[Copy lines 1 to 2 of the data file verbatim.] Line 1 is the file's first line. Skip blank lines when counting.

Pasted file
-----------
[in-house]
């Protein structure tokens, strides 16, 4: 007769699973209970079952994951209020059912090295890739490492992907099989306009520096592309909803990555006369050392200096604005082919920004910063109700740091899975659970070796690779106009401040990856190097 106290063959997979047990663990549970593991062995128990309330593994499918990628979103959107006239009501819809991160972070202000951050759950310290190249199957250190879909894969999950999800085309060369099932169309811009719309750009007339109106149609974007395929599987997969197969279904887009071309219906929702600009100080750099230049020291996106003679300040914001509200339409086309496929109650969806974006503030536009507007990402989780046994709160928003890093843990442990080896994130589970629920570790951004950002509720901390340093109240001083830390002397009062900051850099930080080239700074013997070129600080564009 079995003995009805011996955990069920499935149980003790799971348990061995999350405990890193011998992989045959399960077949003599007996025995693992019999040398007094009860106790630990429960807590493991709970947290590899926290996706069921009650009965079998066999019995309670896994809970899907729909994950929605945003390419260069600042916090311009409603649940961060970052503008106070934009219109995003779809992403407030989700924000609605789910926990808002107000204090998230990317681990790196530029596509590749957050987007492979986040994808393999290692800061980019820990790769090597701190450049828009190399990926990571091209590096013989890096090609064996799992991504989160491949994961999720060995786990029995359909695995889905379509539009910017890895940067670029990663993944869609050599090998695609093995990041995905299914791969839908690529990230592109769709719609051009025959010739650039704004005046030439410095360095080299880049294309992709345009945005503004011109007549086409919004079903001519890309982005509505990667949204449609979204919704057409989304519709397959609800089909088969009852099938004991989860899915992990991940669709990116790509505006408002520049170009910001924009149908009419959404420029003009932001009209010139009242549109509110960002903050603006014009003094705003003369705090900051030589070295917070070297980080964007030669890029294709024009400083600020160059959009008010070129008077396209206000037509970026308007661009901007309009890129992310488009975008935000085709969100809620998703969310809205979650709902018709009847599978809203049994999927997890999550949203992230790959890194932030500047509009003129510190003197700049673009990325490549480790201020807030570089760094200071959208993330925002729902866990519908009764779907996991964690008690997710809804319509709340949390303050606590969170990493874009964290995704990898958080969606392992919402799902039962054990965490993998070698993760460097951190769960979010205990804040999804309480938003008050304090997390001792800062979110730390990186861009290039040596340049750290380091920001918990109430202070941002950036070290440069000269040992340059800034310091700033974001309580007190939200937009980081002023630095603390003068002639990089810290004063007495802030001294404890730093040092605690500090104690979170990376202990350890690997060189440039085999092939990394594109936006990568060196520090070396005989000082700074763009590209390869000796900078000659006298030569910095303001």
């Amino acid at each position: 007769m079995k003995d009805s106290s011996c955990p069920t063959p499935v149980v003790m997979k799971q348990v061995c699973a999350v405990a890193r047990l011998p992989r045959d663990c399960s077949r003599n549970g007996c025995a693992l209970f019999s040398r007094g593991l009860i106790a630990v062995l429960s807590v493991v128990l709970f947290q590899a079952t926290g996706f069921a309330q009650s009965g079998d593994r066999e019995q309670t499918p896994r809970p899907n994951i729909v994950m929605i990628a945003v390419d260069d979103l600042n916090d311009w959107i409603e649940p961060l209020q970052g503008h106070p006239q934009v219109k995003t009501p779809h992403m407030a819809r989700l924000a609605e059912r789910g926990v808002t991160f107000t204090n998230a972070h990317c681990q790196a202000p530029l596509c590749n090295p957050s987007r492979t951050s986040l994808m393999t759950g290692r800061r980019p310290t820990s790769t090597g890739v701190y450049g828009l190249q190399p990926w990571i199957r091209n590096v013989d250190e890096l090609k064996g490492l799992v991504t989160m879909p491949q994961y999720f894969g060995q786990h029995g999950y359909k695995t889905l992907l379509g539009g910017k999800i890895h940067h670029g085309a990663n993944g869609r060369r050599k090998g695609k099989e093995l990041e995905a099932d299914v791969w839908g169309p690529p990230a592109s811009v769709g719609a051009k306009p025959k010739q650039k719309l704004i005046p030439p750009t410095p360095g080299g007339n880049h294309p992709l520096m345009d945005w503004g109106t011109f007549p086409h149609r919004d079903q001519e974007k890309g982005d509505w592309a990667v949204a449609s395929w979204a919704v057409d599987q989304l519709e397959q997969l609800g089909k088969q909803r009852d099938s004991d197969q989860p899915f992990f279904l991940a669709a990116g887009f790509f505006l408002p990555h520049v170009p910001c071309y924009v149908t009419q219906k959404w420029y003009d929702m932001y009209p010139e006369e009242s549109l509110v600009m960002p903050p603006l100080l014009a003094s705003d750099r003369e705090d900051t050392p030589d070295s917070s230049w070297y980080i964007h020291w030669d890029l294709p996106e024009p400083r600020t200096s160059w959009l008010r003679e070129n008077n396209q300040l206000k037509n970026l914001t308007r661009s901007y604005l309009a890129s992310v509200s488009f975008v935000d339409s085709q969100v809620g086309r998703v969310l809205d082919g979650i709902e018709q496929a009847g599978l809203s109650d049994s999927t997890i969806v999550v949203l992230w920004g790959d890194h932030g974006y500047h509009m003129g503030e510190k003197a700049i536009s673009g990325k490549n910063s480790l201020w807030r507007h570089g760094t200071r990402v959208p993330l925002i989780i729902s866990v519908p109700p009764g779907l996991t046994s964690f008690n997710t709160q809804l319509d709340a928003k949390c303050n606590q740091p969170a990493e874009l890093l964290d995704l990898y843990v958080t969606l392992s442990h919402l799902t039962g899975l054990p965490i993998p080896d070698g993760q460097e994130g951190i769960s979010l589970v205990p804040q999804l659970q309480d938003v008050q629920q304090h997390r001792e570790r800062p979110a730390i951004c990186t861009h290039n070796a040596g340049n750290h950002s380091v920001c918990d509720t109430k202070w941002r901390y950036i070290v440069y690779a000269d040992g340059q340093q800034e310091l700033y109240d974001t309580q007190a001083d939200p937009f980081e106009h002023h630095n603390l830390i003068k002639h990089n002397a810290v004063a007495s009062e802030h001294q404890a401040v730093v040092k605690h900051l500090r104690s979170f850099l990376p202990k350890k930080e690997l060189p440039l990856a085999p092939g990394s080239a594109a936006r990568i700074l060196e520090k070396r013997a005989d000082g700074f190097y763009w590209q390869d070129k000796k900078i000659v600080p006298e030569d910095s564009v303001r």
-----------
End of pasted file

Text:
[in-house]
């Protein structure tokens, strides 16, 4: 007769699973209970079952994951209020059912090295890739490492992907099989306009520096592309909803990555006369050392200096604005082919920004910063109700740091899975659970070796690779106009401040990856190097 106290063959997979047990663990549970593991062995128990309330593994499918990628979103959107006239009501819809991160972070202000951050759950310290190249199957250190879909894969999950999800085309060369099932169309811009719309750009007339109106149609974007395929599987997969197969279904887009071309219906929702600009100080750099230049020291996106003679300040914001509200339409086309496929109650969806974006503030536009507007990402989780046994709160928003890093843990442990080896994130589970629920570790951004950002509720901390340093109240001083830390002397009062900051850099930080080239700074013997070129600080564009 079995003995009805011996955990069920499935149980003790799971348990061995999350405990890193011998992989045959399960077949003599007996025995693992019999040398007094009860106790630990429960807590493991709970947290590899926290996706069921009650009965079998066999019995309670896994809970899907729909994950929605945003390419260069600042916090311009409603649940961060970052503008106070934009219109995003779809992403407030989700924000609605789910926990808002107000204090998230990317681990790196530029596509590749957050987007492979986040994808393999290692800061980019820990790769090597701190450049828009190399990926990571091209590096013989890096090609064996799992991504989160491949994961999720060995786990029995359909695995889905379509539009910017890895940067670029990663993944869609050599090998695609093995990041995905299914791969839908690529990230592109769709719609051009025959010739650039704004005046030439410095360095080299880049294309992709345009945005503004011109007549086409919004079903001519890309982005509505990667949204449609979204919704057409989304519709397959609800089909088969009852099938004991989860899915992990991940669709990116790509505006408002520049170009910001924009149908009419959404420029003009932001009209010139009242549109509110960002903050603006014009003094705003003369705090900051030589070295917070070297980080964007030669890029294709024009400083600020160059959009008010070129008077396209206000037509970026308007661009901007309009890129992310488009975008935000085709969100809620998703969310809205979650709902018709009847599978809203049994999927997890999550949203992230790959890194932030500047509009003129510190003197700049673009990325490549480790201020807030570089760094200071959208993330925002729902866990519908009764779907996991964690008690997710809804319509709340949390303050606590969170990493874009964290995704990898958080969606392992919402799902039962054990965490993998070698993760460097951190769960979010205990804040999804309480938003008050304090997390001792800062979110730390990186861009290039040596340049750290380091920001918990109430202070941002950036070290440069000269040992340059800034310091700033974001309580007190939200937009980081002023630095603390003068002639990089810290004063007495802030001294404890730093040092605690500090104690979170990376202990350890690997060189440039085999092939990394594109936006990568060196520090070396005989000082700074763009590209390869000796900078000659006298030569910095303001």